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Archive for April, 2008

No doubt.

You meet someone great and you go out on a regular basis. Nothing’s official yet, but things could possibly head in that direction. Then: Doubt sets in. What if I like them more than they like me? What if the next time I see them, I’ll think it’s just a date, but they’ll use it as an opportunity to break things off? What if I’ll get the same lame excuses as I’ve gotten in the past? They’re not ready for a relationship right now. I’m totally their kind of person, it’s just not working out. They’ve met someone else.

I’ve been on the receiving end of the first two excuses. Yes, I’m the person who dispenses advice here, but I’m not immune to being scared. It’s not any easier when my heart gets broken! So I’ll own up to my own insecurities. My routine goes thusly: I meet someone, we hang out, things seem to go well, then I get nervous. I start over-analyzing conversations. Was he less affectionate-sounding today than he was last week? Are our conversations not flowing as easily? Seriously, I do this. And it’s aggravating because it creates a self-fulfilling prophecy. I get freaked out for no reason, then things go south for other reasons, then I’m like, “Aha! I totally knew it.” Post hoc ergo propter hoc.

But it’s not that I predicted the end. It’s that my insecurities turned me into someone who’s less fun to be with. So I’ll set a mid-year’s resolution to cut that out, and I invite you all to join me. Stop inventing theories as to how the person you’re dating is acting and start watching how they act. Do they keep calling and asking you out? You’re good. No one, no matter how cowardly they are about breaking up with someone, will continue to dedicate time and effort into developing a budding relationship if they don’t think it’s going anywhere. Would you? If you weren’t really interested, you’d start distancing yourself. You’d let more time pass before returning a phone call, you’d be vague about accepting a date invitation, and eventually you’d drop the hammer. But you like them, so you don’t do these things. If they like you, they’re not doing these things, either. How they act reveals a lot more than what they say.

Stop letting doubt get in the way of something good. Don’t punish someone based on how your exes acted.

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Genius. Everyone, please read why you should treat your partner like your dog.

Jonathan Mead begins this post by saying “The biggest factor in determining the quality of our relationship is the way we view other people, particularly our partner.”  Yep, that’s what I’ve been saying all along!  How you change how you view other people?  By changing yourself, not other people.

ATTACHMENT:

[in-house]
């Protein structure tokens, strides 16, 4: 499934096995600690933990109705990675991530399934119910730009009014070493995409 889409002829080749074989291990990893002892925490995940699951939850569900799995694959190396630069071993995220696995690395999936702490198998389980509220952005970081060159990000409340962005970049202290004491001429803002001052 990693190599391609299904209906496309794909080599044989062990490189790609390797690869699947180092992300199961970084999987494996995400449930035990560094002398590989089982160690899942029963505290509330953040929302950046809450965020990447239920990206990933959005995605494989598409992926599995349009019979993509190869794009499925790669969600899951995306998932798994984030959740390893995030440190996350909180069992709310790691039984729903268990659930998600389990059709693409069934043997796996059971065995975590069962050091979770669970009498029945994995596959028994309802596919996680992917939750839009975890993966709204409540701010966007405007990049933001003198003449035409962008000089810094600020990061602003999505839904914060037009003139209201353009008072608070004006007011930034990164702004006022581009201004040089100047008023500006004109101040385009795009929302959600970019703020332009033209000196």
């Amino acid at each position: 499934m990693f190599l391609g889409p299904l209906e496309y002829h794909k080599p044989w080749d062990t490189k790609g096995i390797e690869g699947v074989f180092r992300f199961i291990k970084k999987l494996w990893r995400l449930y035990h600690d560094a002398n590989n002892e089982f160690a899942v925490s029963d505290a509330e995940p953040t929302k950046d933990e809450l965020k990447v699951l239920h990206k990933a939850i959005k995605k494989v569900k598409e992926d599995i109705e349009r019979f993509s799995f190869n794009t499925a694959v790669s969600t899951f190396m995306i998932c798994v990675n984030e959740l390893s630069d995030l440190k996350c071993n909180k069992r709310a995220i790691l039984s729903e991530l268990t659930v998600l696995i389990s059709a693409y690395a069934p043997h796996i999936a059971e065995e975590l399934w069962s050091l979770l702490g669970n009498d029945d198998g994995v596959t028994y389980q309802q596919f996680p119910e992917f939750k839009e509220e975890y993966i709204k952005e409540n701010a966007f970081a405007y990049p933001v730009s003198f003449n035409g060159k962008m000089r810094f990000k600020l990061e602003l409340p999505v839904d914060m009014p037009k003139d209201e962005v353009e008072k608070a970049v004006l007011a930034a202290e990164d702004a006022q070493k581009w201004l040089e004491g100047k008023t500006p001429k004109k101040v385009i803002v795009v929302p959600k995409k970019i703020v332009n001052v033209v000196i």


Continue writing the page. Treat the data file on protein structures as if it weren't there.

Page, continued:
We get disappointed with other people quite often.  They aren’t as attentive as we imagine they would be, and we invent reasons as to why they’d torture us so.  Odds are, they have no idea they’re neglecting us.  Clearly, when it comes to relationships, we need to lower our expectations a bit.

Yeah, you read that right.  We saddle people with the burden of unrealistic expectations, we never make those expectations clear, and then we get angry when they’re not met.  Does that sound fair to you?  If you were in school and you had a professor that handled papers and exams that way, you probably wouldn’t do too well in the class.

So, if you treat your loved one like they’re supposed to be able to read your mind, you’re setting yourself up for a miserable and very short-lived relationship.  Instead, treat them like you would a dog: as someone who is honest, faithful, understanding and eager to please, if only you’d teach them not to chew on your shoes.  Lower your expectations, and they’ll be exceeded every time.

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I got my first question from a reader! This one comes from Kristin, who wants to know why otherwise great women change their personalities for lesser men. I picked out the meat of her e-mail for clarity:

…It seems like a lot of really smart, independent women I know end up changing (like, in a bad way) after they start dating not-so-great guys. This is a general observation, certainly there are exceptions where these types of women do end up with guys who appreciate them. But, more often than not, it seems like women are very willing to sacrifice a part of themselves to be in a relationship…

…Also, and this is another general observation, but it seems like a lot of qualities women sacrifice for relationships are also the same qualities that are empowering: being outspoken, formulating independent opinions, speaking up for their beliefs, etc. Why is it that these characteristics in particular seem to be the first to go??